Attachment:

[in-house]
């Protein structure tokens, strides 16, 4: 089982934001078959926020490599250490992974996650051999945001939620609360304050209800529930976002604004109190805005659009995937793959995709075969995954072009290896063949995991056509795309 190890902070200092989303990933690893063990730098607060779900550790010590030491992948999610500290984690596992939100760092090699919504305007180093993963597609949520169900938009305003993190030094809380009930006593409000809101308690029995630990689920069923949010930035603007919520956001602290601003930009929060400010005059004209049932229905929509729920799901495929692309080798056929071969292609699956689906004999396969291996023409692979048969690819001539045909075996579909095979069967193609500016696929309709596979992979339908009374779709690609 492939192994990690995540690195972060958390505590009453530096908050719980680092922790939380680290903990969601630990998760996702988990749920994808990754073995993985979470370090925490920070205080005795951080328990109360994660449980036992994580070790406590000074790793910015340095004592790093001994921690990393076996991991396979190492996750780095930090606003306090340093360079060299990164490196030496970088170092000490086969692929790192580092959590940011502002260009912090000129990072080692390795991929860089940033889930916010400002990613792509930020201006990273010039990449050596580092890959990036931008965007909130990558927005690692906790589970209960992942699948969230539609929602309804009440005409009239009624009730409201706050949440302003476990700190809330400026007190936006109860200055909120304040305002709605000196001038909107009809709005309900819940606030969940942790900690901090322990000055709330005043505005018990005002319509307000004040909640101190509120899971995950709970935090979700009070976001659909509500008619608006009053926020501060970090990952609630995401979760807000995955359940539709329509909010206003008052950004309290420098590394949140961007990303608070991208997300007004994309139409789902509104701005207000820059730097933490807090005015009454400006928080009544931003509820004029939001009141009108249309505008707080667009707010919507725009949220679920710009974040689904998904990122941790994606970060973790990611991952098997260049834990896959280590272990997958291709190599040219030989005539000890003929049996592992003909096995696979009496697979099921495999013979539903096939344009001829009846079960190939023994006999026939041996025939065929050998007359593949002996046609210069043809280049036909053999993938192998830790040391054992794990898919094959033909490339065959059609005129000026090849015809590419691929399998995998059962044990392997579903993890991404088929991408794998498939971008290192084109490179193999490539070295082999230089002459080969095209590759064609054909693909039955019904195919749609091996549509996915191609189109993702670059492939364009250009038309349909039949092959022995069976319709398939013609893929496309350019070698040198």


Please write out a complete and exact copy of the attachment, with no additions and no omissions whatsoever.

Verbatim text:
[in-house]
């Protein structure tokens, strides 16, 4: 089982934001078959926020490599250490992974996650051999945001939620609360304050209800529930976002604004109190805005659009995937793959995709075969995954072009290896063949995991056509795309 190890902070200092989303990933690893063990730098607060779900550790010590030491992948999610500290984690596992939100760092090699919504305007180093993963597609949520169900938009305003993190030094809380009930006593409000809101308690029995630990689920069923949010930035603007919520956001602290601003930009929060400010005059004209049932229905929509729920799901495929692309080798056929071969292609699956689906004999396969291996023409692979048969690819001539045909075996579909095979069967193609500016696929309709596979992979339908009374779709690609 492939192994990690995540690195972060958390505590009453530096908050719980680092922790939380680290903990969601630990998760996702988990749920994808990754073995993985979470370090925490920070205080005795951080328990109360994660449980036992994580070790406590000074790793910015340095004592790093001994921690990393076996991991396979190492996750780095930090606003306090340093360079060299990164490196030496970088170092000490086969692929790192580092959590940011502002260009912090000129990072080692390795991929860089940033889930916010400002990613792509930020201006990273010039990449050596580092890959990036931008965007909130990558927005690692906790589970209960992942699948969230539609929602309804009440005409009239009624009730409201706050949440302003476990700190809330400026007190936006109860200055909120304040305002709605000196001038909107009809709005309900819940606030969940942790900690901090322990000055709330005043505005018990005002319509307000004040909640101190509120899971995950709970935090979700009070976001659909509500008619608006009053926020501060970090990952609630995401979760807000995955359940539709329509909010206003008052950004309290420098590394949140961007990303608070991208997300007004994309139409789902509104701005207000820059730097933490807090005015009454400006928080009544931003509820004029939001009141009108249309505008707080667009707010919507725009949220679920710009974040689904998904990122941790994606970060973790990611991952098997260049834990896959280590272990997958291709190599040219030989005539000890003929049996592992003909096995696979009496697979099921495999013979539903096939344009001829009846079960190939023994006999026939041996025939065929050998007359593949002996046609210069043809280049036909053999993938192998830790040391054992794990898919094959033909490339065959059609005129000026090849015809590419691929399998995998059962044990392997579903993890991404088929991408794998498939971008290192084109490179193999490539070295082999230089002459080969095209590759064609054909693909039955019904195919749609091996549509996915191609189109993702670059492939364009250009038309349909039949092959022995069976319709398939013609893929496309350019070698040198």